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Filing and registration
Do agents filing for registration of a mark on behalf of the owner require power of attorney? If so, is notarisation or legalisation required?
Yes, although documentation of the power of attorney need not be submitted to the US Patent and Trademark Office (USPTO).
What information and documentation must be submitted in a trademark registration application?
Each application requires the following:
- the applicant’s name, address and entity type;
- the applicant’s signature or verification;
- identification of the relevant goods or services;
- the filing basis;
- a drawing of the mark;
- a description of the mark; and
- payment of the filing fee.
However, there are additional requirements depending on the filing basis. For example, if the applicant is filing based on use in commerce, the application must include:
- a verified statement that the mark is in use in commerce;
- the date of first use;
- the date of first use in commerce; and
- specimens showing use of the mark for at least one good or service in each class.
If the applicant is filing based on a bona fide intention to use the mark in US commerce, the application must include a verified statement to this effect. Applications based on foreign filing priority under the Paris Convention must supply details concerning the home country application or registration and a verified statement confirming the applicant’s bona fide intention to use the mark in US commerce. Registration sought through the Madrid Protocol must meet the requirements set out by the World Intellectual Property Organisation, including submission of Form MM 18 (Declaration of Intention to Use the Mark: United States of America), and also include a verified statement confirming the applicant’s bona fide intention to use the mark in US commerce.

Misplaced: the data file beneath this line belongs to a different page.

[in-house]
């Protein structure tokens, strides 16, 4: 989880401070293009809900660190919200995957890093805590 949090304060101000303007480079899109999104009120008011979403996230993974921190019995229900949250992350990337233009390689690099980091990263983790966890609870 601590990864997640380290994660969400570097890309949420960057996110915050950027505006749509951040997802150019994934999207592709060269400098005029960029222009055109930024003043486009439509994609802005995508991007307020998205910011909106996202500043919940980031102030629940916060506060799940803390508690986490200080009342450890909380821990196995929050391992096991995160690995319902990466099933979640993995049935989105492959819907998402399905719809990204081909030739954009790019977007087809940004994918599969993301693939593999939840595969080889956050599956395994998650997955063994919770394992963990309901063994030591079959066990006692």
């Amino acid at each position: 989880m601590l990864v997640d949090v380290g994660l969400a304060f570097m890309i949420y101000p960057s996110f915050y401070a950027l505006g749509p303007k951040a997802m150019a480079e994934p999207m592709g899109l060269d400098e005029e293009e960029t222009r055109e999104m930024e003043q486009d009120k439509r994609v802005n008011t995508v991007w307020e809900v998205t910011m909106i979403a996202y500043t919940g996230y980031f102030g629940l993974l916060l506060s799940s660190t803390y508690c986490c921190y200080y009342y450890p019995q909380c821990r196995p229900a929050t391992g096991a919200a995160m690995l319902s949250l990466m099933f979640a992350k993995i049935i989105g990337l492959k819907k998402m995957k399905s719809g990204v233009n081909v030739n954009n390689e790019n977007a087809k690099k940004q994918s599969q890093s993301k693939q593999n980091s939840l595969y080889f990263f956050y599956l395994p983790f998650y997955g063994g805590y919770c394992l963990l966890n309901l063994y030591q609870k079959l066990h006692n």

What rules govern the representation of the mark in the application?
For any mark not in standard characters, the USPTO requires an image of the mark and a concise and accurate description of the features of the mark. The Trademark Manual of Examining Procedure sets out submission guidelines and is available on the USPTO website at https://tmep.uspto.gov/RDMS/TMEP/current#/current/d1e2.html.
Are multi-class applications allowed?
Is electronic filing available?
What are the application fees?
The normal application fee is $400 per class, although two reduced fee options are available if the application meets certain requirements. A Trademark Electronic Application System (TEAS) Reduced Fee filing costs $275 per class and requires the applicant to agree to:
- receive solely email correspondence from the USPTO; and
- file certain required submissions electronically.
A TEAS Plus filing costs $225 per class, but requires the applicant to agree to:
- file a complete application (ie, with no application form fields left incomplete);
- use approved USPTO Identification Manual language for the description of goods and services;
- pay fees for all classes at the time of submission;
- file electronically; and
- receive email communications only.
How are priority rights claimed?
To claim Paris Convention priority rights based on a previously filed application or registration, the applicant must:
- file a claim of priority within six months of the filing date of the foreign application;
- identify the foreign application or registration; and
- if filing solely on the basis of priority and not combining it with a use or intent-to-use filing basis, verify the applicant’s bona fide intention to use the mark in commerce in the United States.
Are trademark searches available or required before filing? If so, what procedures and fees apply?
Trademark searches are not required before filing; however, they are highly recommended to ensure that a proposed mark is not likely to be confused with another mark already on the register. Applicants may search the USPTO database at www.uspto.gov at no cost. It is recommended that an applicant consult with a US trademark attorney regarding whether to conduct more in-depth searches.
What factors does the authority consider in its examination of the application?
A USPTO examining attorney will review the application for completeness and compliance with the main registrability requirements.
Does the authority check for relative grounds for refusal (eg, through searches)?
If the authority raises objections to the application, can the applicant take measures to rectify the application? If so, what rules and procedures apply?
Yes. The applicant may respond to and resolve any objections. Most likely, the examining attorney will issue a communication known as an office action, to which the applicant will have six months to respond. If the objection is relatively minor, the examining attorney may contact the applicant (or its counsel) by telephone or email.